Unprecedented Rearrangement of Molybdenum(VI) Oxide to (,2 -Oxido)bis[dioxidomolybdenum(VI)] Hexamolybdate

    Marķa R. Pedrosa
    Abstract MoO2(acac)2 reacts with water, amides, sulfoxides, and phosphane oxides in aqueous methanol, under mild conditions, to afford a new family of molybdates of composition [Mo2O5L6][Mo6O19] (L = H2O, dimethylformamide, dimethylacetamide, dimethyl sulfoxide, dibutyl sulfoxide, tributylphosphane oxide, triphenylphosphane oxide, hexamethylphosphoramide). The crystal and molecular structures of the two first structurally characterized (,2 -oxido)bis[dioxidomolybdenum(VI)] hexamolybdates were established by X-ray diffraction analysis. (© Wiley-VCH Verlag GmbH & Co. KGaA, 69451 Weinheim, Germany, 2007) [source]

    Tungsten Oxide and Tungsten Oxide-Titania Thin Films Prepared by Aerosol-Assisted Deposition , Use of Preformed Solid Nanoparticles

    Uzma Qureshi
    Abstract Aerosol-assisted deposition (AAD) was used to deposit films of WO3 from a suspension of solid nanoparticulate WO3 in toluene. Titania films were deposited by the aerosol-assisted chemical vapour deposition of [Ti(OiPr)4] in the presence of WO3 nanoparticles. The WO3 and TiO2 films exhibited photoactivity and photoinduced superhydrophilicity, further the titania films showed very unusual highly crenulated microstructures. These microstructures could not be obtained by sol-gel, atmospheric pressure chemical vapour deposition or evaporation routes. Furthermore, the microstructures could not be obtained from [Ti(OiPr)4] in the absence of nanoparticulate WO3. (© Wiley-VCH Verlag GmbH & Co. KGaA, 69451 Weinheim, Germany, 2007) [source]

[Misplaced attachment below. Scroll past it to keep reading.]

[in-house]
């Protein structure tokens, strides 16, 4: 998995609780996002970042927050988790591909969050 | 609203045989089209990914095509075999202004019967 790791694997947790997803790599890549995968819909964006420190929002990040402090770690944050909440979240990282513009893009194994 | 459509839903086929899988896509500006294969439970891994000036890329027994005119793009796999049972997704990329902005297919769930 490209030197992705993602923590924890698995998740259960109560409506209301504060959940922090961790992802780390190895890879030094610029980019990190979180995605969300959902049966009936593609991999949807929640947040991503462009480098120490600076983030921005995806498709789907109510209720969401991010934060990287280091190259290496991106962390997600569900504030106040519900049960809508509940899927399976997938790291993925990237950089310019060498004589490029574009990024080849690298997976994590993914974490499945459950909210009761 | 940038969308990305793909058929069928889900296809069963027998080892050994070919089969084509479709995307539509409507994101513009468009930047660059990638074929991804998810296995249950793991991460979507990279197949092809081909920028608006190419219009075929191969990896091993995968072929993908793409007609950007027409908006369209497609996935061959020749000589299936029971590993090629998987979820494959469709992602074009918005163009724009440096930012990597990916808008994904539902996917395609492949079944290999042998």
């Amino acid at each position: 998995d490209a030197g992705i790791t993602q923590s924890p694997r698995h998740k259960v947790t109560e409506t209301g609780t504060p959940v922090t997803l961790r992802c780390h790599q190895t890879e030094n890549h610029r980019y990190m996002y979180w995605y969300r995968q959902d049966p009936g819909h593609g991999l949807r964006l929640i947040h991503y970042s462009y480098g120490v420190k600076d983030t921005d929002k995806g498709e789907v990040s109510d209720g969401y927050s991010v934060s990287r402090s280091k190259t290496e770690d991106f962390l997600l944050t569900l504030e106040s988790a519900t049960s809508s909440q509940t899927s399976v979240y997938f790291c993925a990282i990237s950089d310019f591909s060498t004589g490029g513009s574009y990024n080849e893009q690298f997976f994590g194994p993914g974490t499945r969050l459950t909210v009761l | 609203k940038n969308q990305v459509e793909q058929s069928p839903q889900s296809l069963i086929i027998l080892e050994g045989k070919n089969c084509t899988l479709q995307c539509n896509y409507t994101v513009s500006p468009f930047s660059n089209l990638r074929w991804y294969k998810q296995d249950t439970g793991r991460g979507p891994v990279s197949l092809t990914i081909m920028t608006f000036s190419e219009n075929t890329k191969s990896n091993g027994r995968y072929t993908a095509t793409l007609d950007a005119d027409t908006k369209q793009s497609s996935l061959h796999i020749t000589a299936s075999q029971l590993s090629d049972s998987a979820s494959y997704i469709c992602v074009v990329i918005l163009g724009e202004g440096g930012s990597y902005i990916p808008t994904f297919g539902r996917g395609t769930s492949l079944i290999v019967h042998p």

Lanthanum(III) Oxide as a Recyclable Catalyst for the Synthesis of Diaryl Sulfides and Diaryl Selenides

    Sabbavarapu Narayana Murthy
    Abstract La2O3 as a new and efficient recyclable catalyst in coupling various aryl halides with aromatic/alkyl thiols and diphenyl diselenide in combination with KOH as a base and DMEDA as a ligand in DMSO at 110 °C is reported. (© Wiley-VCH Verlag GmbH & Co. KGaA, 69451 Weinheim, Germany, 2009) [source]

    Photochemistry of cis -3-Diazo-5,6-dimethyl-1,4-oxathian-2-one S -Oxide in Argon Matrices

    Orlagh C. M. O'Sullivan